Morning Hypertension - Morning High Blood Pressure
Normal blood pressure reading should be less than 135/85mm Hg. Morning high blood pressure is defined as the weekly average for morning blood pressure reading measured within 1 hour to 2 hours after awakening in the morning and exceeding 135/85mm Hg. As a result of what people eat, emotional stress levels and various physical activity, blood pressure varies through out the day and can be high in the morning leading to exaggerated morning blood pressure surge or morning hypertension.
Studies have shown that exaggerated morning blood pressure surge is a risk for cardiovascular events which includes ischemic and hemorrhagic stroke. Cardiovascular events have been shown to be exaggerated in the morning to coincide with morning high blood pressure. In fact heart attack, stroke and heart failure have been shown to fall particularly on a Monday amongst all the other days of the week.
Organ damage and diabetic complications have also been shown to be linked with morning blood pressure surges just in the same way as small artery disease and multiple celebral infarcts in elder members of society. Morning high blood pressure has shown some correlation with initial stage and progression of atherosclerosis. Patients with well controlled blood pressure may still have high morning blood pressure and this happens in 50% of the cases.
Patients with morning hypertension have a 78% more chance of stroke compared with 48% of other hypertensive patients without morning high blood pressure. Morning hypertension has also been associated with changes in heart size and rhythm. This may lead to heart attack or heart failure.
Morning Hypertension Causes
Due to the hormones released by the body such as adrenaline and noradrenaline to boost energy when we awake in the morning blood pressure raises. This is part of the 24-hour circadian rhythm cycle which affects sleep and wake patterns. This spike in blood pressure occurs between 6am and 12noon and if it raises too high it becomes harmful to the body.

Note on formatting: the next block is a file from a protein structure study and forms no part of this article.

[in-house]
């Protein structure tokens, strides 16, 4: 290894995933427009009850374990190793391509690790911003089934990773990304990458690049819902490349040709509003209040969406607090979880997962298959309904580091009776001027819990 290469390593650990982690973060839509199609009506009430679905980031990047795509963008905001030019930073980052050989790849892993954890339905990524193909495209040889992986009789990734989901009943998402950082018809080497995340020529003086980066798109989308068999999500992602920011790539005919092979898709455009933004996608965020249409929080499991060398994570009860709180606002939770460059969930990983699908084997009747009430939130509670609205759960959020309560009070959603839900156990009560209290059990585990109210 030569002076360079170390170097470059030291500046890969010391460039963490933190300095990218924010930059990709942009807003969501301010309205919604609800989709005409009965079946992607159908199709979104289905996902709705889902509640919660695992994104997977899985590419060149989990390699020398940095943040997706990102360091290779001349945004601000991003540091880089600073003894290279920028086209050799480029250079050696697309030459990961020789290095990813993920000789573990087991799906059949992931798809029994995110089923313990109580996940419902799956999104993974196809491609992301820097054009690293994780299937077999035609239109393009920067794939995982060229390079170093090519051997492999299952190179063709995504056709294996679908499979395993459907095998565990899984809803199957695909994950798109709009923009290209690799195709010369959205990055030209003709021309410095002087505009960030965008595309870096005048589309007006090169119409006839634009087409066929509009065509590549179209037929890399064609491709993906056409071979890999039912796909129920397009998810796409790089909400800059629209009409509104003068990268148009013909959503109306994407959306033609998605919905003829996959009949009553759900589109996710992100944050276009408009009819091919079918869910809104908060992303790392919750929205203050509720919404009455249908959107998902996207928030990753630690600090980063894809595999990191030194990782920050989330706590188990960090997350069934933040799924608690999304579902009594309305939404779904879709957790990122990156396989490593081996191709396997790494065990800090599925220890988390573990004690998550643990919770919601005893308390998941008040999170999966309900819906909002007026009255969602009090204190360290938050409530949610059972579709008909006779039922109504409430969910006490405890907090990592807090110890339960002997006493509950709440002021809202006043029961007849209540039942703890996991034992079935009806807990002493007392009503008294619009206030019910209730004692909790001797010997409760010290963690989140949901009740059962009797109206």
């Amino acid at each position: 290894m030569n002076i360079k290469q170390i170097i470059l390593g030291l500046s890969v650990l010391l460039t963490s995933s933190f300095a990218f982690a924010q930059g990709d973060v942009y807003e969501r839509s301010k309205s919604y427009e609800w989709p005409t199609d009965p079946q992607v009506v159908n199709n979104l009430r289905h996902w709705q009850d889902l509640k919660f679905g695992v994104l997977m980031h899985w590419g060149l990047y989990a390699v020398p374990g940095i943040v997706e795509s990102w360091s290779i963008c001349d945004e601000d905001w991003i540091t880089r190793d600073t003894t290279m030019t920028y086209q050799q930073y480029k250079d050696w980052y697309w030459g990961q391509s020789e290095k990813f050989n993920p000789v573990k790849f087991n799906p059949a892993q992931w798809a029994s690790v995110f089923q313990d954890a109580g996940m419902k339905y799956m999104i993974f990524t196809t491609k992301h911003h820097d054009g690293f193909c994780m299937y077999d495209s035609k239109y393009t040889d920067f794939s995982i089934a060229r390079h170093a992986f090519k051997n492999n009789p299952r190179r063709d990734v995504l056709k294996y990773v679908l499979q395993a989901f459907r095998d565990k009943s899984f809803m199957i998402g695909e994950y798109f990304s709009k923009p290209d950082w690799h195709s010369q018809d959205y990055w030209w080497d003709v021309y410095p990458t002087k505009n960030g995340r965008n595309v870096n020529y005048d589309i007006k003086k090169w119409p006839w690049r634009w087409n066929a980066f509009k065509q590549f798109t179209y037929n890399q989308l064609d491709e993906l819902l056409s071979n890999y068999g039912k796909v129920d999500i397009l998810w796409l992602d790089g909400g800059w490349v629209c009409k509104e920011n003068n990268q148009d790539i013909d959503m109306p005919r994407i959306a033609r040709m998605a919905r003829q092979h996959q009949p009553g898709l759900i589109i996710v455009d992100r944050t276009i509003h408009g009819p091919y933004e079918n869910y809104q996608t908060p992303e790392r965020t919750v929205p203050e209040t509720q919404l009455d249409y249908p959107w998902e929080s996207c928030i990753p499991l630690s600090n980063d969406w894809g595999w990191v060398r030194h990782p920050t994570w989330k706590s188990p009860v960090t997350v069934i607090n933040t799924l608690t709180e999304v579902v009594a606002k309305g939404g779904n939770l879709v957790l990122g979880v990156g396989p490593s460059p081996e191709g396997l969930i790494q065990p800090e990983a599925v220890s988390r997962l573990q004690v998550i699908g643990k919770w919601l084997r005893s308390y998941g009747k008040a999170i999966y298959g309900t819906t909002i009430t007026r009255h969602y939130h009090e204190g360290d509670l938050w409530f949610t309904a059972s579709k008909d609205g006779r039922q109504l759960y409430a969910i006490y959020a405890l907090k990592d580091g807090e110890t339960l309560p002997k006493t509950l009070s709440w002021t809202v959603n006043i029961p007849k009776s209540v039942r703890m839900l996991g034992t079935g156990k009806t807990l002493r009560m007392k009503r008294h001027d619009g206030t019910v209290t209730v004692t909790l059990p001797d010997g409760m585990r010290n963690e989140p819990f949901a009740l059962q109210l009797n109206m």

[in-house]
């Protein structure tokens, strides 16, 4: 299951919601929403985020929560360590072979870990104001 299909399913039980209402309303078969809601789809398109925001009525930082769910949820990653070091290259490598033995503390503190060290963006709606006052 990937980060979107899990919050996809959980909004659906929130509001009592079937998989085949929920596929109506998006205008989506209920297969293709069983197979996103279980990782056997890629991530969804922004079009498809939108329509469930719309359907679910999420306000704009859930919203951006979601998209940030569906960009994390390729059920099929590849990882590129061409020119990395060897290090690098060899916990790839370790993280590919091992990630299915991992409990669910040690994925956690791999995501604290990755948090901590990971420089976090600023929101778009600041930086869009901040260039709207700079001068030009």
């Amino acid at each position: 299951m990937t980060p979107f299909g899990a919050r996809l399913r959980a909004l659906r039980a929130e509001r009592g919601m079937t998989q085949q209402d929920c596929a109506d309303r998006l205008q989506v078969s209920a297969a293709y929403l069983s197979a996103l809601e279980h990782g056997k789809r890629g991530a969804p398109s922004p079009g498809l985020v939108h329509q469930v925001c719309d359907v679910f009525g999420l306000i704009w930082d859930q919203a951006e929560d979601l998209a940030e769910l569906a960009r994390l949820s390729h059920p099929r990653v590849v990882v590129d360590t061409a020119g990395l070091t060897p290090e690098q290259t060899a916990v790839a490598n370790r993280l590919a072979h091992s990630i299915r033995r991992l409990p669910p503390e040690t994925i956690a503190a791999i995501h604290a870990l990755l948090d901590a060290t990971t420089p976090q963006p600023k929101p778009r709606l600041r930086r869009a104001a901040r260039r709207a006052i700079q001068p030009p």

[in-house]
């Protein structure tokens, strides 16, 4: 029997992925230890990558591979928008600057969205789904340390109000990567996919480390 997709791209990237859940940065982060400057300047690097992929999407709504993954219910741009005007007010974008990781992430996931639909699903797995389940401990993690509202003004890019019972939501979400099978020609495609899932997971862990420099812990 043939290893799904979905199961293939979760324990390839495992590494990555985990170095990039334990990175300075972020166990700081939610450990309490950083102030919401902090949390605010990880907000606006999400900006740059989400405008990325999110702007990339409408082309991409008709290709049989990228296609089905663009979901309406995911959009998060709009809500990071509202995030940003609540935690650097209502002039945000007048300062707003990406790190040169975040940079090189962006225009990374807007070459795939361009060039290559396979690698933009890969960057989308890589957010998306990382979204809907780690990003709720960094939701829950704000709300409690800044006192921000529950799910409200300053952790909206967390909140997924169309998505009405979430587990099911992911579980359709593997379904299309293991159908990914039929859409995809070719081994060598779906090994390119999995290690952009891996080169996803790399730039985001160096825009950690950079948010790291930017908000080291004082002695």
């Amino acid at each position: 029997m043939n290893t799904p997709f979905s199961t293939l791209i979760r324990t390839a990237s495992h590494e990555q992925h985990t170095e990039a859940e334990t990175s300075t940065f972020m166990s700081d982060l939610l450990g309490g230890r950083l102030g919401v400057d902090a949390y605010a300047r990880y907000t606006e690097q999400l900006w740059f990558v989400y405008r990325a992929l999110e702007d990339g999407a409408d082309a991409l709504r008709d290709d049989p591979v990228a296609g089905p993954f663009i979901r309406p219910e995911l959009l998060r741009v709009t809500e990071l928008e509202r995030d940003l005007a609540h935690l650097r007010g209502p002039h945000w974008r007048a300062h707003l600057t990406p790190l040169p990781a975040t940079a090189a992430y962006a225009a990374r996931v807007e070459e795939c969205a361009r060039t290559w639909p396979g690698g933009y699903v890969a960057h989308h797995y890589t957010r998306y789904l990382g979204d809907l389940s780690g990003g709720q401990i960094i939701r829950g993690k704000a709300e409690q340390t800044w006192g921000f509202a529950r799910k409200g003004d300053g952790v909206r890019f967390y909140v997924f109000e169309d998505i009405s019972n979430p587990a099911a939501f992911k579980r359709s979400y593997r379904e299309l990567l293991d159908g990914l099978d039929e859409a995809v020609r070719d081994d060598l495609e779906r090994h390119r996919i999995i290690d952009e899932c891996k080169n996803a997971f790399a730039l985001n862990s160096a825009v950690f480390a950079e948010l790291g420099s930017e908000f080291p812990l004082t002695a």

There are several known risk factors associated with morning high blood pressure;
Morning Hypertension Symptoms
Just as general hypertension symptoms are specific, some symptoms to watch out for morning high blood pressure are chest pain, severe headache and possible numbness or tingling in the face or arms.
Morning Hypertension Treatment
As is the norm in labile hypertension treatment or general high blood pressure treatment regardless of subtype, doctors recommend that patients monitor their blood pressure at home using clinically tested and recommended accurate blood pressure machines such as the Omron blood pressure monitors. Specific Omron monitors are the only blood pressure monitors at the time of writing on the market cleared by the FDA in the United States to detect morning hypertension in patients. The specific models for the job are the HEM-780, HEM-775 and the HEM-790IT.
In treating morning high blood pressure, obvious lifestyle modifications must occur. Again as is the norm hypertension patients after doctor assessment can be put on specific hypertension medications in consultation with respected and regularly updated hypertension guidelines. Changes in lifestyle will also include changes in daily diet. Carefully crafted and renowned hypertension diet has less sodium and cholesterol and is inclusive of abundant fresh fruits and vegetables many of which are foods that lower blood pressure such as celery.
Patients will also avoid caffeine which is known to cause blood pressure spikes. These modifications can be said to be complete if accompanied by regular exercise which might be aerobic in nature. Patients on blood pressure medications will also need to be aware of possible blood pressure medication side effects.
As a matter of good practice, your blood pressure readings should be taken 3 consecutive times about 70 seconds apart for an accurate blood pressure reflection. This is done in the morning within an hour after waking up and about an hour before going to bed at night using the same arm in both cases. avoiding food, tobacco or caffeine some 30 minutes before taking the readings is important to avoid measurement distortions. Food intake is known to cause an artificial drop in blood pressure in older patients as blood rushes to the intestines to facilitate digestion and absorption of food into the bloodstream.
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